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April 29, 2021

Climate Diplomacy

By Nitin Desai



Global climate diplomacy must focus on accelerated 2030 goals rather than net-zero target dates Global climate diplomacy appears to be entering a new more activist phase. One can see this in the spate of announcements from countries pledging to observe a target of net-zero emissions by 2050, including China which has set 2060 as its net-zero goal and the announcements about enhanced emission reduction by 203 from USA, Europe, UK and Japan. The change in USA and China is crucial.

Global climate diplomacy operates on a 40:40:20 power structure. The first 40 includes the two big emitters, China and the USA, the G-2, who account for around 40 percent of global emissions and who have a de facto veto as their participation is a pre-condition for an effective agreement. The second 40 consists of about 18 countries, including India, each one of which accounts for 1 percent or more of the global carbon emissions. Collectively they are as significant a factor as the G-2 and large emitters in this group, like the EU and India, can exercise some individual influence on the outcome. The balance 20 consists of about 180 countries that are at the receiving end. An increasingly significant factor is the public influence of scientific organisations and global activist groups. An example of this is provided by the impact of the report released in 2018 by the IPCC on the impact of 1.5°C increase relative to a 2° C increase.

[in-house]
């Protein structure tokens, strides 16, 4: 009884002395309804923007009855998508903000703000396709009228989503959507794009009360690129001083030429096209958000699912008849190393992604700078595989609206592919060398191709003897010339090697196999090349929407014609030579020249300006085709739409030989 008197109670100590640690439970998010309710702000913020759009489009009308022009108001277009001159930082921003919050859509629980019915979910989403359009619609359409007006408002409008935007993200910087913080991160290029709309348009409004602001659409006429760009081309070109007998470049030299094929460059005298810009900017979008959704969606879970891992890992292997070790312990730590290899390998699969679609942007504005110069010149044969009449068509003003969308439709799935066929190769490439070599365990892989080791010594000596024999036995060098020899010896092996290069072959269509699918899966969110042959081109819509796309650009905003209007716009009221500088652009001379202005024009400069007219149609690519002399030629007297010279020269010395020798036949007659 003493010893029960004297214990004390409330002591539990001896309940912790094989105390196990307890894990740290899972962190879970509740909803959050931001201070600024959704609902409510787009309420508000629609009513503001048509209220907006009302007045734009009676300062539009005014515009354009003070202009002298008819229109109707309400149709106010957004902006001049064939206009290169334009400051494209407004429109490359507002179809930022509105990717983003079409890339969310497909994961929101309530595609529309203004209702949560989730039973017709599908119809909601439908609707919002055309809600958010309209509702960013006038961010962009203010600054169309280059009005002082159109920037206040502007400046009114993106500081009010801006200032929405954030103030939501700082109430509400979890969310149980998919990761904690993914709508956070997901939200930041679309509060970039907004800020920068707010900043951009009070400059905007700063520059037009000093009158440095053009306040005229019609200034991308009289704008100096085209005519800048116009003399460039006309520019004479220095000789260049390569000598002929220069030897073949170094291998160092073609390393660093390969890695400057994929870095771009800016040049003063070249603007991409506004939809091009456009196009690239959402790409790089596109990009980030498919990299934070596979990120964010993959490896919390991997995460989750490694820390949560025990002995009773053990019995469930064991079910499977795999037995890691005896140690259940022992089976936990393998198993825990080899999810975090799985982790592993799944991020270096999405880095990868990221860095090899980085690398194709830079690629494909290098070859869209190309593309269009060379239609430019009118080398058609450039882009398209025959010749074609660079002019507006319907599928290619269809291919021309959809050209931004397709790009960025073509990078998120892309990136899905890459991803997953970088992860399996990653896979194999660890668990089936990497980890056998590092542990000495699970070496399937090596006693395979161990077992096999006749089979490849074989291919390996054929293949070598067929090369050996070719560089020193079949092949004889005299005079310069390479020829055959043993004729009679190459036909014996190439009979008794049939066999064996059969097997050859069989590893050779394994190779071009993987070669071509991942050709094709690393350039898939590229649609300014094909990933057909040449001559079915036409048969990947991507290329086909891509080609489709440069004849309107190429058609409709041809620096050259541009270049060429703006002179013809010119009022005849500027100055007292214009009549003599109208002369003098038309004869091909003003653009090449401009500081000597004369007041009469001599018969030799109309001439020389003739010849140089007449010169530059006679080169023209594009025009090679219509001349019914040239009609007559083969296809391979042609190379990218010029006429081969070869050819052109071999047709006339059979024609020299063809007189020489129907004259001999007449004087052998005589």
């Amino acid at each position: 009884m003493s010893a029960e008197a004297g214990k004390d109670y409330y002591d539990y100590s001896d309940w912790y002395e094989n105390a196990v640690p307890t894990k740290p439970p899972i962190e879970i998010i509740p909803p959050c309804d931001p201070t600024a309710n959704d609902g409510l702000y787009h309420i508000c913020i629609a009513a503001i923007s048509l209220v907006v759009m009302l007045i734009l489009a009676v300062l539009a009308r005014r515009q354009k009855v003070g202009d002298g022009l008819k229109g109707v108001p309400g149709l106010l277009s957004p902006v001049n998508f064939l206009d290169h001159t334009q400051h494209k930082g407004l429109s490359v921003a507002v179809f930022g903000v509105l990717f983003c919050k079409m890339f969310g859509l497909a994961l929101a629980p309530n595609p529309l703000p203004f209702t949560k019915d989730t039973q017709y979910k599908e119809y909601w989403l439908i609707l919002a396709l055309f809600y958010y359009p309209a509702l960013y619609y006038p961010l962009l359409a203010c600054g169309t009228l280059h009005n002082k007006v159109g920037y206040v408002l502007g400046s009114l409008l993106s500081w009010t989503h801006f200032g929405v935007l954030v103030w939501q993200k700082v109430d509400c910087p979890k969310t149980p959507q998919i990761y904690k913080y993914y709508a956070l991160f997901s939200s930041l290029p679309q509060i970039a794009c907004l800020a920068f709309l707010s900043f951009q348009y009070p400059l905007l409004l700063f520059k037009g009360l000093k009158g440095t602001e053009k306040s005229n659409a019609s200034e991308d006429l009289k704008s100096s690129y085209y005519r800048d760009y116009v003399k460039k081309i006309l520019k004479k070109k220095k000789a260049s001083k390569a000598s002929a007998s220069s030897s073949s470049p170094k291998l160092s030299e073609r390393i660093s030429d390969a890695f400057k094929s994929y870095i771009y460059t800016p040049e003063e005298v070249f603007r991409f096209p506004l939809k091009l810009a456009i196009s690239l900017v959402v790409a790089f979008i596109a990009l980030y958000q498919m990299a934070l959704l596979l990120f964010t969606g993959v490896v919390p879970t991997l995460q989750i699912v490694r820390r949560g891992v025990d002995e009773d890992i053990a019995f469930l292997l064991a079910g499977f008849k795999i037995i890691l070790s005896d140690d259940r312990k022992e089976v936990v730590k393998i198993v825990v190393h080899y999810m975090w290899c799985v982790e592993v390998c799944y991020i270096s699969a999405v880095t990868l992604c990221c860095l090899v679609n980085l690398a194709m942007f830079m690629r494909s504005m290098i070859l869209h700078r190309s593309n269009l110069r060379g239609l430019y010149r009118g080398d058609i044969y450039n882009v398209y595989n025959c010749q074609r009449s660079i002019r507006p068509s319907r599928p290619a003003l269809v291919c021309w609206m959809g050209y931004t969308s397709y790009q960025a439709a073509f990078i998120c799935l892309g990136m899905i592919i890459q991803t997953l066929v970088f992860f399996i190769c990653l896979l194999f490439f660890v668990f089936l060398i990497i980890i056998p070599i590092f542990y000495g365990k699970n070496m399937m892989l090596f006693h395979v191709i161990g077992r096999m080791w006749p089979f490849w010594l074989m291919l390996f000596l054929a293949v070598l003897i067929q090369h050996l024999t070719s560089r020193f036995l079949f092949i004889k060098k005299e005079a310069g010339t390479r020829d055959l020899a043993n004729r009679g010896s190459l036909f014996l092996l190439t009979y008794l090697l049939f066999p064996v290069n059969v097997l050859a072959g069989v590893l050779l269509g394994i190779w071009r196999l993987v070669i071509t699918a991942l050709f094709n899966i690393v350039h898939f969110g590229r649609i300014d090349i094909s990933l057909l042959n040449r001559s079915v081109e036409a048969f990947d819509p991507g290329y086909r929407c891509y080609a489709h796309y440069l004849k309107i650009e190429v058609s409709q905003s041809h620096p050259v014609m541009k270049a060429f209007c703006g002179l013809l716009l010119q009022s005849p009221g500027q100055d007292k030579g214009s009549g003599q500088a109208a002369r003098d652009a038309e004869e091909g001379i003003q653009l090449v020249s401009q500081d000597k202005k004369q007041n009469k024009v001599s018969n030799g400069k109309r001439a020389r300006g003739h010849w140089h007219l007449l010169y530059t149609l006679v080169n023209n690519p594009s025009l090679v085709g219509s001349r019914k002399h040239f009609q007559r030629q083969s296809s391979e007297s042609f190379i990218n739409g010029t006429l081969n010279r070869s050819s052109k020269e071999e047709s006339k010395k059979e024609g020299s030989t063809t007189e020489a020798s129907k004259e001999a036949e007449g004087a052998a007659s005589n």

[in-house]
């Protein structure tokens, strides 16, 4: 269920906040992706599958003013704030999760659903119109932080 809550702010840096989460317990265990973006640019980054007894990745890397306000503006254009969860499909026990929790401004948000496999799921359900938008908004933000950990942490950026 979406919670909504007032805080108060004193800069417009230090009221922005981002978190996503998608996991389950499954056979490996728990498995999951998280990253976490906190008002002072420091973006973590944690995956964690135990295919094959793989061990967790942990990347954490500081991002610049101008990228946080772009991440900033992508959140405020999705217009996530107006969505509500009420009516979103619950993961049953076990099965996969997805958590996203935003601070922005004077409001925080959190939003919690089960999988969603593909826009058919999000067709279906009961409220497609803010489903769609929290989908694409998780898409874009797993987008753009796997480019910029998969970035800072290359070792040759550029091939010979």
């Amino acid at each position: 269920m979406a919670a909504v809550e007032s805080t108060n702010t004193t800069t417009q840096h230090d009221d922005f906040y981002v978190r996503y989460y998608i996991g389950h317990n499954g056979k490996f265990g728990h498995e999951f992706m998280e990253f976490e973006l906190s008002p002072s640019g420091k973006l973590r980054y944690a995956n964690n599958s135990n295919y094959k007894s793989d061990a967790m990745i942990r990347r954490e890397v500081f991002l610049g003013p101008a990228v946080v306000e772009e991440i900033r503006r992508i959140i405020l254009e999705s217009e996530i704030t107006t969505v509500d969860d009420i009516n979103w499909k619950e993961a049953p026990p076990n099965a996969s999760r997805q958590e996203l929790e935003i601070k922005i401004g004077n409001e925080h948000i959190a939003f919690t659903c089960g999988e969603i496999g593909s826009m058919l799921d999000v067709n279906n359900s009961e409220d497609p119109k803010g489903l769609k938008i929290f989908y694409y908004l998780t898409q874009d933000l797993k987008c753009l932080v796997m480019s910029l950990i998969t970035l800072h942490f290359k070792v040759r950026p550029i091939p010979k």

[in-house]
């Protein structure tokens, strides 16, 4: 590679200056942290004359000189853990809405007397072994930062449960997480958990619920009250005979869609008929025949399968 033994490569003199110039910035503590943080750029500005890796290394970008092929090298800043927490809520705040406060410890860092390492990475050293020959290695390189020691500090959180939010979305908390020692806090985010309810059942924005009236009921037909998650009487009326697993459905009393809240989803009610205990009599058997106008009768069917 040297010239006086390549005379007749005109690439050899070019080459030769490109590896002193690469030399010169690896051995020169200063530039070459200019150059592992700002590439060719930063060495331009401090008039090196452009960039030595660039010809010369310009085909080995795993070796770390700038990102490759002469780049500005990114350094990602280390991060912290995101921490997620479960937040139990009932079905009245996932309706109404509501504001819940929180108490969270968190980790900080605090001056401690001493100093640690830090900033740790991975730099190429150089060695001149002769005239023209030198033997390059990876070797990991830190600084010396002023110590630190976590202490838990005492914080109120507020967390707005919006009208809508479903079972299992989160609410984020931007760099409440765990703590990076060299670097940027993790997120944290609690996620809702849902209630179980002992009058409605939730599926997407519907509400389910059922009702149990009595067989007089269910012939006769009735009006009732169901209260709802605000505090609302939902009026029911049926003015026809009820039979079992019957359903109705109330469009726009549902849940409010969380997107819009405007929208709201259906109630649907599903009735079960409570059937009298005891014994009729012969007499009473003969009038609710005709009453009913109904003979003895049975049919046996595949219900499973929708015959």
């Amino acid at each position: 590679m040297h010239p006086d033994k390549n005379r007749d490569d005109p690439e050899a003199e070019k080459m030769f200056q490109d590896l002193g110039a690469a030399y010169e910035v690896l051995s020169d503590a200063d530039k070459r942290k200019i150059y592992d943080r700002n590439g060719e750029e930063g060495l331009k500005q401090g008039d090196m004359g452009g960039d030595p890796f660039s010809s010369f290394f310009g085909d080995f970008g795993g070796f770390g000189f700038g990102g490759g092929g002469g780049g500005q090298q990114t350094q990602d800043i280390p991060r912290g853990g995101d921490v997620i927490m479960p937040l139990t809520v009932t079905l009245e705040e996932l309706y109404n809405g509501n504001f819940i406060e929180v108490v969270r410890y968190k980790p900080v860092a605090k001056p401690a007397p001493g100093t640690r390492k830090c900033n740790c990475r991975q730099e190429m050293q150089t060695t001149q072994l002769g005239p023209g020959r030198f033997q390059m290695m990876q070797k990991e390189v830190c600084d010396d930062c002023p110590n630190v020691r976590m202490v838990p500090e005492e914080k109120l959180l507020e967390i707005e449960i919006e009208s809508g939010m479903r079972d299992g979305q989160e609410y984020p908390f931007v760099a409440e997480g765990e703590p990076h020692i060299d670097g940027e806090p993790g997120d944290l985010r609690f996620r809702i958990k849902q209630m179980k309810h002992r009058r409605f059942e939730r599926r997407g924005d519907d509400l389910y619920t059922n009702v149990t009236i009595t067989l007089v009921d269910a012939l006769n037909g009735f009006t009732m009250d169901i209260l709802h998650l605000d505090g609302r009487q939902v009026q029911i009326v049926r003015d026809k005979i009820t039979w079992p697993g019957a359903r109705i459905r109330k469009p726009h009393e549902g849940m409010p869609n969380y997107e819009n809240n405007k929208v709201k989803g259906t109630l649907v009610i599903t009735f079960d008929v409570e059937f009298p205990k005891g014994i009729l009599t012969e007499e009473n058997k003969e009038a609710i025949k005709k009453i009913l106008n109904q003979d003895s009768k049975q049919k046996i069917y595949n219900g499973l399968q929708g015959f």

This report has ignited a debate on accelerating the pace of transition envisaged in the Paris agreement and led to a spate of announcements from countries pledging net-zero emissions by 2050. A net-zero target for the mid century will not keep us below the 1.50C increase if in the next thirty years we continue to emit greenhouse gases at the rates implied by current policies.

The gap in the greenhouse gas emissions that are likely in 2030 on the basis of current policies 59 giga (billion) tonnes of carbon dioxide equivalent (GTCO2e), and what they need to be if the world is to be on a 1.50C track, 25GTCO2e, is very large. Focussing on net-zero by 2050 makes no sense if we do not accelerate emissions reductions and raise the targets for 2030 beyond what was promised at Paris. Last week President Biden announced that the USA, which accounts for 13 percent of GHG emissions, would reduce these by 50 percent by 2030.

A significant part of this promise depends on actions which have to be approved by the Congress which may not be as committed to global cooperation as Biden. The EU+UK which accounts for 9.3 percent of global emissions, has announced a 55 percent cut by 2030 and Japan, which accounts for 2.8 percent of emissions has announced a 46 percent cut. Hence several large developed countries which account for around 25 percent of current emissions have announced reduction targets for 2030 which bring them closer to what they should be doing for the 1.50C target. But is this enough?